Everyone knows that mixing hard alcohol and even harder medicine is a recipe for disaster. Unfortunately, the only way that lovable pirate Guybrush Threepwood can get inside a crypt and reach its untold fortunes is to be buried there, so down the hatch it goes. A funeral is held for our favorite scallywag, mourners comment on how it's supposed to be impossible for LucasArts adventure game characters to die, the credits start to roll--cue record scratch.

X-Men (Sega Genesis) forces players to reboot their console

One of the final levels of X-Men tasks the mutants with storming Mojo's evil techno-fortress. All seems fine when you destroy the final computer screen in the level Until nothing happens. No, the only way to reboot the computer and beat the level is to go against every single instinct you have and press the reset button on the console. Considering that holding it down for just a little bit longer could potentially set you back at square one, this is a particularly evil bit of fake-outery.

Chrono Trigger actually kills off its main character--and keeps going

JRPGs like to throw you into a battle you have no hope of winning for plot reasons, and Chrono Trigger subverts this with a huge twist. About two-thirds through, your party comes face to face with world devourer Lavos. Your party is also woefully unprepared for this battle, and everyone gets their asses beat handily. You're expecting the game to continue just fine afterwards, and it does, minus one person--Crono. You know, the main character of the game. He's dead now. Hope you have a plan B.

Mr. Resetti pretends to delete your town in Animal Crossing

There's a reason why the infamous Mr. Resetti made our list of most hate-filled characters--it's because he's so mean that he actually makes kids cry. If you accidentally cut down the wrong trees and want to fix it by resetting your game, prepare for the tongue-lashing of your life when you return. Piss him off too many times and he tells you that he'll reset your town for you--permanently. Just as the screen fades to black and the gravity of your lost progress begins to set in, Mr. Resetti returns to laugh at you and feast on your tears--it was all a joke. What a bastard.

Agent 47 bites the dust at the end of Hitman: Blood Money

Everything's hunky-dory for Agent 47. His handler, Diana, assigns him targets, and he gets to go kill them for profit. That is, until Diana double-crosses him--killing him in the penultimate section of Hitman: Blood Money. Or does she? Agent 47 lays in an open casket, awaiting cremation. The credits are rolling, but something doesn't seem right--you still have control of the game. A quick press of a few buttons and Agent 47 is off doing what he does best--murdering everyone in the immediate vicinity.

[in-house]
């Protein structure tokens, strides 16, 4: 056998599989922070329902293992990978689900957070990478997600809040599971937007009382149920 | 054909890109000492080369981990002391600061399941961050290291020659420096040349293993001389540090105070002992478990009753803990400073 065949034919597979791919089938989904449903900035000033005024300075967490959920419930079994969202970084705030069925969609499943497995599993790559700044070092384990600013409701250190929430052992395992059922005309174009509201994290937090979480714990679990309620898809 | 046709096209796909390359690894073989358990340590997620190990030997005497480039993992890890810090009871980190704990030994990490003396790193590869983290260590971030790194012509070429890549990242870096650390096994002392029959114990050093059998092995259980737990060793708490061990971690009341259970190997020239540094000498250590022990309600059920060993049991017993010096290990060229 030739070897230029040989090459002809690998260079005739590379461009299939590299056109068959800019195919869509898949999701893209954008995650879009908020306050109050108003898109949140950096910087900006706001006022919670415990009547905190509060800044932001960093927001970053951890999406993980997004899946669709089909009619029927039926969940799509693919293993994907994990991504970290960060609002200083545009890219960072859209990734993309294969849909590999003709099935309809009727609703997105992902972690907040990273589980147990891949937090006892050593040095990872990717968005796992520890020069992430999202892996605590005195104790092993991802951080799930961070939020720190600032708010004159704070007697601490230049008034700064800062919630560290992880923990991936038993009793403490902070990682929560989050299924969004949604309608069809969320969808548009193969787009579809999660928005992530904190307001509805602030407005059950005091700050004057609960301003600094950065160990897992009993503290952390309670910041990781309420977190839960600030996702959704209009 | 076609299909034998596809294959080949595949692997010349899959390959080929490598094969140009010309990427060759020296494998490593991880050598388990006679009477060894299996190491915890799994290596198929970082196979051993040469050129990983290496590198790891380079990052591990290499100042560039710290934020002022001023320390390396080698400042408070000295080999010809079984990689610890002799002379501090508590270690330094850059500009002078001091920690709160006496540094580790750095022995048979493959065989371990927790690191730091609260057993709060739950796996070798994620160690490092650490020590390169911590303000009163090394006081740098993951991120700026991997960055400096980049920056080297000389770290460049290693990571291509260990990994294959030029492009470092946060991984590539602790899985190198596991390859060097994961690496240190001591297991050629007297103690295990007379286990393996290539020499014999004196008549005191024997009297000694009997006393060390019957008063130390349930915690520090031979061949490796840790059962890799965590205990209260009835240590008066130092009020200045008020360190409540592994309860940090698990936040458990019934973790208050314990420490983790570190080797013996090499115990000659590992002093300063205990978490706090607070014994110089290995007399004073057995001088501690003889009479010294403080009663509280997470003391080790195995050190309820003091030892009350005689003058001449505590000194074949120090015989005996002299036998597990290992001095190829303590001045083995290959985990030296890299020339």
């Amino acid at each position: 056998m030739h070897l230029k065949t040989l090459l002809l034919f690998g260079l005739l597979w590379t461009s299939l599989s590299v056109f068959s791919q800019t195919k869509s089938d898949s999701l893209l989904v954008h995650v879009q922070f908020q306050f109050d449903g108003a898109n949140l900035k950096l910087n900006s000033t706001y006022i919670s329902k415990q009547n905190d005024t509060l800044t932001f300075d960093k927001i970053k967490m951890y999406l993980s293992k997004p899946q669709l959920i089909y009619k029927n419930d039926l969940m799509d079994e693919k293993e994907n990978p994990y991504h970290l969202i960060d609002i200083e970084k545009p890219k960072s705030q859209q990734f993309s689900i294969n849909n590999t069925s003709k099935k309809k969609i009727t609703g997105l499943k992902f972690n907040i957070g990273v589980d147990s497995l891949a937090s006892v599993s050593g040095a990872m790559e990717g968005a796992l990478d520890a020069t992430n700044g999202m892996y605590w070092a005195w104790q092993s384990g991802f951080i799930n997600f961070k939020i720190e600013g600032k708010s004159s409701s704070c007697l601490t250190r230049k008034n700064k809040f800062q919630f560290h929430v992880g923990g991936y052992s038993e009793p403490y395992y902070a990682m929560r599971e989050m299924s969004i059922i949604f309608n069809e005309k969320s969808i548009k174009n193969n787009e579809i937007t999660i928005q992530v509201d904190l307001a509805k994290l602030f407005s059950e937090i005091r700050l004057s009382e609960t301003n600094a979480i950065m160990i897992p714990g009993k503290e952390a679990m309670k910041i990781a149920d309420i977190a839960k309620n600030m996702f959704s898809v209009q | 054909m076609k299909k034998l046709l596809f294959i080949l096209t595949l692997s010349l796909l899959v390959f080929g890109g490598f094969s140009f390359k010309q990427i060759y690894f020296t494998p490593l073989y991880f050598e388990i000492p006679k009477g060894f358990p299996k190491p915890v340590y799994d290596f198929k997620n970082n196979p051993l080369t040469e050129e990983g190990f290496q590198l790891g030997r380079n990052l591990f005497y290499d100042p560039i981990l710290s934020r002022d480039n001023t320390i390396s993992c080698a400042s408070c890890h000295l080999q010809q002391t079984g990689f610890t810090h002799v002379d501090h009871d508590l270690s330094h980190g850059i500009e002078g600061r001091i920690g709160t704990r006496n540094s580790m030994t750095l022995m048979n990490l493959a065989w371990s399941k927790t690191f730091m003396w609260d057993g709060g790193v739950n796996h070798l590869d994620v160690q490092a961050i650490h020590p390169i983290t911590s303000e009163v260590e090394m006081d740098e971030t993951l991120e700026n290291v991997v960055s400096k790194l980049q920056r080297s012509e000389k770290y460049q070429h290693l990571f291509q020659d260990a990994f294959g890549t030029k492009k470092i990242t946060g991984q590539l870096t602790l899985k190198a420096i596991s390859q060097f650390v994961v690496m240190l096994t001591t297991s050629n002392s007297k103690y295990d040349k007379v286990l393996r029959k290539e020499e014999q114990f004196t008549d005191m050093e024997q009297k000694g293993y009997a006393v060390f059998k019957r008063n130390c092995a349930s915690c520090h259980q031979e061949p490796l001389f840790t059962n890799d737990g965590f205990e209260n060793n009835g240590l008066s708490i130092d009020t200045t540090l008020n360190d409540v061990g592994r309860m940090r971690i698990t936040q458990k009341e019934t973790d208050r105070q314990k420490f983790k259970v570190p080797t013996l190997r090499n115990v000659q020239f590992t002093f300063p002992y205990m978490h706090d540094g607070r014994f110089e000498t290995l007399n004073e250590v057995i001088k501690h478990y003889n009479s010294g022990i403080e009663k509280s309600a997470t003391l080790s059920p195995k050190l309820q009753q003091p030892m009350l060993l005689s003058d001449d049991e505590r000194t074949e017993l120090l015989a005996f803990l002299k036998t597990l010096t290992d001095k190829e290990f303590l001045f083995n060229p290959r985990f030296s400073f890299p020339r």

Your client is found guilty in Phoenix Wright: Ace Attorney

The Phoenix Wright series loves to throw legal curveballs, and the first game in the series definitely sets the precedent. Phoenix Wright is defending series rival Miles Edgeworth from murder charges, but it looks like an open-and-shut case. All the evidence seems to work against you--even leading the judge to wind down the case and pronounce your client guilty. The screen begins to fade Hold it! Wright's accident-prone friend Larry Butz shows up to save the day, and you proceed to hear his testimony.

Pretty much everything in The Stanley Parable

The entirety of The Stanley Parable is one giant fake-out because the developers have anticipated your every single action, regardless of how crazy it is. Follow the plotline, and you save Stanley from mind-control--except you don't, because you've just made Stanley do everything the narrator said. If you break from the story at any point, the narrator has a response for everything, whether you're jumping to a different platform, unplugging a ringing phone, or clipping through a window. And when you die or you think you've beaten the game--well, it's right back to the start with you. In fact, the only way to not get trolled is to avoid playing The Stanley Parable entirely.


Want to keep falling down this nightmarish video game rabbit hole? Check out our list of theories about Nintendo games that will ruin your childhood, or some of the dark secrets hidden on the unseen fringes of your favorite video games.

David Roberts
David Roberts lives in Everett, WA with his wife and two kids. He once had to sell his full copy of EarthBound (complete with box and guide) to some dude in Austria for rent money. And no, he doesn't have an amiibo 'problem', thank you very much.